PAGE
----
Boris Johnson has pledged to make new testing requirements for returning holidaymakers “as affordable as possible” amid concerns that many people will be priced out of foreign travel.
The Government announced plans for a new system on Monday that would require travellers arriving in the UK from low-risk countries to take pre-departure and post-arrival coronavirus tests.
Aviation leaders such as easyJet boss Johan Lundgren have suggested this would be unnecessary, but called for lateral flow tests to be accepted – rather than more expensive alternatives – if the policy is implemented.
Mr Johnson told reporters: “I do think we want to make things as easy as we possibly can.
“The boss of easyJet is right to focus on this issue. We’re going to see what we can do to make things as flexible and as affordable as possible.”
A Downing Street paper published on Monday stated that it is not known whether foreign leisure travel will be permitted from May 17, which is the earliest date it could resume for people in England under the Prime Minister’s road map for easing restrictions.
Mr Johnson said: “I do want to see international travel start up again. We have to be realistic. A lot of the destinations that we want to go to at the moment are suffering a new wave of the illness, of Covid, as we know.
“We can’t do it immediately, but that doesn’t mean that we’ve given up on May 17.
“We will be saying as much as we can, as soon as we can, about international travel.
“I know how impatient people are to book their holidays if they possibly can but I think we just have to be prudent at this stage.”
Under the traffic light system, countries will be rated “green”, “amber” and “red” based on a range of factors, including the proportion of their population which has been vaccinated, rates of infection, emerging new variants and their access to reliable scientific data and genomic sequencing.
Mr Lundgren told BBC Breakfast mandatory tests for people returning from “green” countries “should not be needed”.
He said: “I don’t think that is fair, I don’t think it’s right, and I don’t think it is necessarily established from a medical and scientific point of view that is the right thing to do.
“If they choose, however, to go down that route to have the tests in place, it should be the same type of testing, the lateral flow testing, which is much cheaper, more accessible, that is being used to open up the domestic sector as an example.”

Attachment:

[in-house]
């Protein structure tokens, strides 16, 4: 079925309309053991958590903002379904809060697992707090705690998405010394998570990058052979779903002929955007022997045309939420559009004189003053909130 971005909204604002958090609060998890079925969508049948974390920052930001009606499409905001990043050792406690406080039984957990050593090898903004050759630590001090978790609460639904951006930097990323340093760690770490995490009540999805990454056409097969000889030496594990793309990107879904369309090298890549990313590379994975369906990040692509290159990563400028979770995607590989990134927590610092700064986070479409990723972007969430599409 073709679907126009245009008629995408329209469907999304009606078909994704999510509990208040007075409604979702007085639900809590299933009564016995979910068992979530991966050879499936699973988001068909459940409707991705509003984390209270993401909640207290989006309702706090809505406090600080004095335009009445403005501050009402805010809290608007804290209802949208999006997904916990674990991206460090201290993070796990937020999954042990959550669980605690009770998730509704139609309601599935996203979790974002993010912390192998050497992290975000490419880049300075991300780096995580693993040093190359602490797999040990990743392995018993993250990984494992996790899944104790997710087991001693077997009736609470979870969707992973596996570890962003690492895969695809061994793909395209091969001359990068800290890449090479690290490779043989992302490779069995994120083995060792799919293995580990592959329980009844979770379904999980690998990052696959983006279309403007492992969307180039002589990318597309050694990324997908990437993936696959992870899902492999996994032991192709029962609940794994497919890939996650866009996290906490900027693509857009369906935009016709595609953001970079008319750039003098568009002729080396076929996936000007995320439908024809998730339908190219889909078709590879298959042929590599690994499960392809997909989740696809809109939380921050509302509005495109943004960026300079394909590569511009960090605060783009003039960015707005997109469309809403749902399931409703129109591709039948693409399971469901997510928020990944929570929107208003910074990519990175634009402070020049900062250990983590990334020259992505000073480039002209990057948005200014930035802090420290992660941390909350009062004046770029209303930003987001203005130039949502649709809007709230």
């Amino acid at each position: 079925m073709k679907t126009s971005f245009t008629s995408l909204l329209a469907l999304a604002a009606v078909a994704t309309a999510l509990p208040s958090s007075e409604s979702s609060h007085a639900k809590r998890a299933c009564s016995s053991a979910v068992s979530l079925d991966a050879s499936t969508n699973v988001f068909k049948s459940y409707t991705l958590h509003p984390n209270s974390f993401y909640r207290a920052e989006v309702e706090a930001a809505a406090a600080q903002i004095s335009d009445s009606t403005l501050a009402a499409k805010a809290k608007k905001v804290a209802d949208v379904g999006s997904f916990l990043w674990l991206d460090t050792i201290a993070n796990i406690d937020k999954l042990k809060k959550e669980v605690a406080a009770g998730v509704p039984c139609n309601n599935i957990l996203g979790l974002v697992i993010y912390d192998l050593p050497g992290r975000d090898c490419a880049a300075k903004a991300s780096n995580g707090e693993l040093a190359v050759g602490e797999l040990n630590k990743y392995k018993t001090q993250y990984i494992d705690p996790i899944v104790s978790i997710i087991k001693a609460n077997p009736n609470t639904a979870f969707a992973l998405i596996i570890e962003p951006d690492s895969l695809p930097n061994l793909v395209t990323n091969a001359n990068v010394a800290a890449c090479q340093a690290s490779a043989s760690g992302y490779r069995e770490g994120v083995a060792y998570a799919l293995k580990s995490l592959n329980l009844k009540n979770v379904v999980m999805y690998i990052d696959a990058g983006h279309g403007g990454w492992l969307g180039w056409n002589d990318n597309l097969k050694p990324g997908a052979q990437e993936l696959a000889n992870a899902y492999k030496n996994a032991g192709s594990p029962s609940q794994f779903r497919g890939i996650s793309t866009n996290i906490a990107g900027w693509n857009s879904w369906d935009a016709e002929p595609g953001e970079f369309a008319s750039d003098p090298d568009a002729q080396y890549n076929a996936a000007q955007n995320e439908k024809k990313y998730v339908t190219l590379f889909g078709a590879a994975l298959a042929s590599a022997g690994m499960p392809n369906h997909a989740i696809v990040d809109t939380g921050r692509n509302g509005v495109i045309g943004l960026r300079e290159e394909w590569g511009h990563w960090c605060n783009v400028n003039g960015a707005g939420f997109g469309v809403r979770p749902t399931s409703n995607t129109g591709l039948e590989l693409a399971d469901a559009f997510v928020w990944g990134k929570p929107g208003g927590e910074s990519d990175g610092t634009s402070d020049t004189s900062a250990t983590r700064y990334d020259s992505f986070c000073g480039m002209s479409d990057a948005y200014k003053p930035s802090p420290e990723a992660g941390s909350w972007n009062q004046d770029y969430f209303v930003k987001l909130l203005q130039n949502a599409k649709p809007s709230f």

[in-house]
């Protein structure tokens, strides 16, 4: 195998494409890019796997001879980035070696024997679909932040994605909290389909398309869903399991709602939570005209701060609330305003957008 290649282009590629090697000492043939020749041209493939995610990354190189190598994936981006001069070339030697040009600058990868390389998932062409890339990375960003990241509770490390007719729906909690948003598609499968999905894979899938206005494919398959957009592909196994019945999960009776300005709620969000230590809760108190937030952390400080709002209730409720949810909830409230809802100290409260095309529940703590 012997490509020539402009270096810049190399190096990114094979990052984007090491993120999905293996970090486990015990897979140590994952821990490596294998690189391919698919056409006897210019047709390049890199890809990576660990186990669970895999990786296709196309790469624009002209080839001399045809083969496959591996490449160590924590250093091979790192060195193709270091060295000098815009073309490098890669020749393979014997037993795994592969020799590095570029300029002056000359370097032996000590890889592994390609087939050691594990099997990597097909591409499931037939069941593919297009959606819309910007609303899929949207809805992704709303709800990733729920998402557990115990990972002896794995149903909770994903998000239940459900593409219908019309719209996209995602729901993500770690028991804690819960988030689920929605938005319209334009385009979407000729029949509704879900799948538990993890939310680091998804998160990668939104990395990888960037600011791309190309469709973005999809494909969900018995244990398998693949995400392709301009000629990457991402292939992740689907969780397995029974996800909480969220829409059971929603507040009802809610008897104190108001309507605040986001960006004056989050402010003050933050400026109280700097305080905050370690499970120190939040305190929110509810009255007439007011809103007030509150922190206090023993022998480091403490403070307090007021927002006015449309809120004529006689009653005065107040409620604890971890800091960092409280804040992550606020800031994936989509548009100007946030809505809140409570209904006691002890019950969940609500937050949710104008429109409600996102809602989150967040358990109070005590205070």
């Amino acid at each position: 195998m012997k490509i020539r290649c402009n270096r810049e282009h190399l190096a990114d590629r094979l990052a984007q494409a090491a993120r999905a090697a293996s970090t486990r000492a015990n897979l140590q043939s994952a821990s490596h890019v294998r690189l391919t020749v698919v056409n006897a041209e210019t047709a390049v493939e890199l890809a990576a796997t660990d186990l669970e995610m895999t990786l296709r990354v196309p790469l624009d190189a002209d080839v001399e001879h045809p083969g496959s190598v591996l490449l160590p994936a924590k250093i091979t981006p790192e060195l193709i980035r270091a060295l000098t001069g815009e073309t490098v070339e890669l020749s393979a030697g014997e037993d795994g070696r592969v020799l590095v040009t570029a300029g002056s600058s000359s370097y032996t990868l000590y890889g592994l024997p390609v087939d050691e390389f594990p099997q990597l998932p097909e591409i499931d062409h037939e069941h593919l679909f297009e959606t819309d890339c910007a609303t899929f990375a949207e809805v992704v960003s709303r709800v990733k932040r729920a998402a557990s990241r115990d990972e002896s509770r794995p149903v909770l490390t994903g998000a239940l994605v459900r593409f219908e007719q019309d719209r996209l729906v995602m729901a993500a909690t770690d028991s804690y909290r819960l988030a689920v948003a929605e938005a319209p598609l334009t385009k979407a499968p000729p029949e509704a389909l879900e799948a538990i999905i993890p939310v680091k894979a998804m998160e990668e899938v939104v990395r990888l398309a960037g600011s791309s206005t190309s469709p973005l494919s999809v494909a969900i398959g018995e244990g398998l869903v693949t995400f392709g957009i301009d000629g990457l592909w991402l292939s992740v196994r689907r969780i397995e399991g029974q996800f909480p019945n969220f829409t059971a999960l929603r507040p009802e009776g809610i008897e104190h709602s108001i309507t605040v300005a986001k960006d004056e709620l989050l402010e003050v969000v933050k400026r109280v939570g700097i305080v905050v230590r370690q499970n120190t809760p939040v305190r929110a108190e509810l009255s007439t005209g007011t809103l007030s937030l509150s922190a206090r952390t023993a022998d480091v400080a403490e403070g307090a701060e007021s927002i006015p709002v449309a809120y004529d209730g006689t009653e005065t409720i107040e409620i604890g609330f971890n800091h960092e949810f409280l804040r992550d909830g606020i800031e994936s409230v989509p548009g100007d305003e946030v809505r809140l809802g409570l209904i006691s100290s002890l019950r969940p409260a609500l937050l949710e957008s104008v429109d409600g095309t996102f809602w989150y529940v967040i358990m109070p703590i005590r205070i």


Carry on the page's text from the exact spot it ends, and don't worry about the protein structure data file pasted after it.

Polymerase chain reaction (PCR) tests are swab tests that are processed in a laboratory, and cost around £120 each in the UK for private customers.
This is “way over and above what the cost is of an average easyJet fare”, Mr Lundgren explained.
Requiring passengers to pay for PCR tests “wouldn’t open up international travel for everyone”, he said.
Rapid tests, or lateral flow device tests, are swab tests that give results in 30 minutes or less, without the need for processing in a laboratory.
Everyone in England will have free access to those tests twice a week from Friday.
Virgin Atlantic chief executive Shai Weiss told reporters that people should be able to return from “green” countries without the need for tests “when it is safe to do so”.
He added: “We can’t have a prohibitively expensive testing system that puts businesses, people and families off travelling.
“Passengers travelling to and from ‘green’ countries should be able to do so freely, without testing or quarantine at all, and vaccinated passengers travelling to and from ‘amber’ countries should not face testing or quarantine.”
Mr Weiss said destinations that should be on the “green” list from May 17 include the US, Israel and the Caribbean.
The US is “vaccinating over three million people per day”, Israel is “the world’s leading vaccinated country”, and the Caribbean “has done an awesome job throughout this pandemic of keeping things under control”, he explained at a joint press conference with Heathrow chief executive John Holland-Kaye and British Airways boss Sean Doyle.
Mr Holland-Kaye said the United Arab Emirates could be included as “they also have very high levels of vaccination”.
He went on: “There are plenty of long-haul countries which have low Covid levels, and many of them have high vaccination levels also.”
Mr Doyle cited recent research by consultancy York Aviation which suggested that a “lost summer of international travel” would cost the UK economy £55.7 billion in a decrease in trade and £3 billion in a cut in tourism.
Travel to and from the US is “vitally important for all of us here in the UK”, he said, adding: “No air link to the US until September will cost the UK an additional £2.4 billion. That’s £23 million per day.
“A tremendous lost opportunity if we don’t act now and quickly.”